“For the first time Pearson was genuinely questioning her future and she certainly didn’t expect to find any answers on a plane from Sydney to the Gold Coast. But one right click on the in-flight movie selection changed the Olympic hurdles champion’s mindset almost immediately.”READ MORE
The World Documentary Award sponsored by Super Channel was a tie between SLED DOGS directed by Fern Levitt and THE WILL TO FLY directed by Katie Bender and Leo Baker. The jury deliberated and had a hard time picking a winner but there was consensus on the top three films…
…In an unanimous decision, the judges have chosen “THE WILL TO FLY as the winner of this year’s Mountain Culture Award for the way in which it drew the audience into the subject matter, capturing trials and victories of athletic and psychological determination. It was obvious that the filmmakers clearly put absolutely everything into this film and the telling of Lydia’s emotional and personal story.”READ MORE
Lydia Lassila talks with Nicole Dyer of ABC Radio Gold Coast, talking about the Gold Coast premiere of The Will To Fly, following the announcement of a new world class training facility to be constructed in nearby Lennox Head, Northern New South Wales.
It has been 10 years in the making, but Australia’s Winter Olympic leaders finally have the green light to build a water ramp facility they believe will underpin future international success.
NSW Sports Minister Stuart Ayres will today announce the $10 million facility will be built at the Lake Ainsworth Sport and Recreation Centre at Lennox Head in subtropical northern NSW.
The godfather of Australian winter sport, Olympic Winter Institute chairman Geoff Henke, believes a screening of a documentary on Lassila’s preparation for the Sochi Winter Olympics, The Will to Fly, in the NSW parliament house this year achieved the breakthrough. Ayres and his office staff all attended, as did Treasury staff.
“That’s when they understood what it was all about,’’ Henke said.READ MORE
Australians love sport. It’s a part of this nation’s character as indispensable as the ANZACs, casual racism and having a sausage in bread when you go to Bunnings on a weekend morning. Once a year a horse race stops the nation and our sporting heroes sit alongside military generals and politicians as the icons of this land – Sir Donald Bradman, Sir Douglas Mawson, Lionel Rose, Dawn Fraser, Rod Laver and Phar Lap. Think of Australia and you think of our sporting culture. What you’re less likely to think of is the Winter Olympics, after all who actually does think about the Winter Olympics except for Scandinavians and comedians looking for any easy target.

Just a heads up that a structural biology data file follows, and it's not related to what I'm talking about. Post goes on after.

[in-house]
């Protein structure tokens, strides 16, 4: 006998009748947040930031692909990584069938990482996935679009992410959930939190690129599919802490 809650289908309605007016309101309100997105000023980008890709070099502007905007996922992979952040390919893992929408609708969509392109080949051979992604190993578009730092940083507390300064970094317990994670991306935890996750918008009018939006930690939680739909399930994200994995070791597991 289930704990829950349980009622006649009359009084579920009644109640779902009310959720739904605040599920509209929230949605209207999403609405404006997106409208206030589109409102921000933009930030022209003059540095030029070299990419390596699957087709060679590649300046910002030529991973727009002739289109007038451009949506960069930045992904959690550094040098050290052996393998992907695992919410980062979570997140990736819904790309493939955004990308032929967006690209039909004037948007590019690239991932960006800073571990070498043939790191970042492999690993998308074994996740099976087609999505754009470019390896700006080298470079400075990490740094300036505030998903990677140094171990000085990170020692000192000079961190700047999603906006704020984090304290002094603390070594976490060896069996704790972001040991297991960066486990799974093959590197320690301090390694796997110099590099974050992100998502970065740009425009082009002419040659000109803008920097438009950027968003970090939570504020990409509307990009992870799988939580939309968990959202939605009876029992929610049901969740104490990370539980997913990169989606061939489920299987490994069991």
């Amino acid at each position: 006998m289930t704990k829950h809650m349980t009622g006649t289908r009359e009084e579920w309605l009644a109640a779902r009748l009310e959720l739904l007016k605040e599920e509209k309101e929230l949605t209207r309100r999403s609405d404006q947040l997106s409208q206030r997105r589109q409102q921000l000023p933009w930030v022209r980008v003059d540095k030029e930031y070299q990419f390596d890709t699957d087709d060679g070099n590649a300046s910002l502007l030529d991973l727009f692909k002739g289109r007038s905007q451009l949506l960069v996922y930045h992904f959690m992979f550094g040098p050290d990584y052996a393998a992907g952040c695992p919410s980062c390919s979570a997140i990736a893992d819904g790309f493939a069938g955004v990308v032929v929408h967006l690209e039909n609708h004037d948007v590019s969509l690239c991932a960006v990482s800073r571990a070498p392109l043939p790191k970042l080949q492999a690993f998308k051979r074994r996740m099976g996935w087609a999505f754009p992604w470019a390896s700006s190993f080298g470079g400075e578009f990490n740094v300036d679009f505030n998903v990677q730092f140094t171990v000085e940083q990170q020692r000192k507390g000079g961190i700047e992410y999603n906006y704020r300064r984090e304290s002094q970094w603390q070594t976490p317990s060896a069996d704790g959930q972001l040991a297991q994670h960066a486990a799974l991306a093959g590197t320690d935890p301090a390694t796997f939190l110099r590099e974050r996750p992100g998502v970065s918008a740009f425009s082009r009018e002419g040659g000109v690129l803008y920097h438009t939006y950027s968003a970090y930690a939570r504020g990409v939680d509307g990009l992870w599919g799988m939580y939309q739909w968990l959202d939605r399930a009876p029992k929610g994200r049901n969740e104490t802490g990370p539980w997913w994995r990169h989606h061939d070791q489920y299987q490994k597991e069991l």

There are only a few mountains in the Alpine region that get regular snowfall each year (interesting fact though: the Snowy Mountains receive more snow each year than Switzerland gets as a whole) and yet with limited training facilities and only a few months of the year where the powder is good enough to ski on, Australia has produced in the last three decades one of the most successful women’s aerial skiing teams in the history of the sport. It is the only sport in which Australian women have won more Olympic medals than the female category of any other event, even with some fairly staggering injuries. It’s said that Australians at the Winter Olympics are like a Ferrari – they break down a lot, but boy do they look good and run smoothly…
There is one sport, and only one sport, in which Australian women have won more Olympic gold medals than the female athletes of any other country. Care to guess which sport?
We’ll put you out of your misery. It’s aerial skiing, the Winter Olympics event which combines the acrobatics of gymnastics with the thrills and spills of ski jumping. Our most recent female medalist in said sport is Lydia Lassila. Her story is so remarkable, they’ve just made a movie about her called “The Will To Fly” which starts screening around Australia this weekend.
On their first podcast episode, Alex First reviews The Will To Fly with Chris Coleman giving it 8.5 / 10
Originally published 10 March, 2016.
It takes a while to understand the rhythm of the sport as former champions talk about Lydia as well as their own experiences. Highly dangerous, there is ‘a big wow factor’, as we watch first hand the extraordinarily difficulties of training and preparing for the major Olympic Events. The film plays much more successfully as a documentary than the upcoming Eddie the Eagle, another sporting success story, whose treatment never lives up to its elements.
A surprisingly compelling sports documentary, The Will To Fly traces the long and winding path taken by Lassila to reach this career-defining moment.
Most contemporary docos on sports subjects are straight exercises in brand management, and invariably tend towards bland homage. Not this one.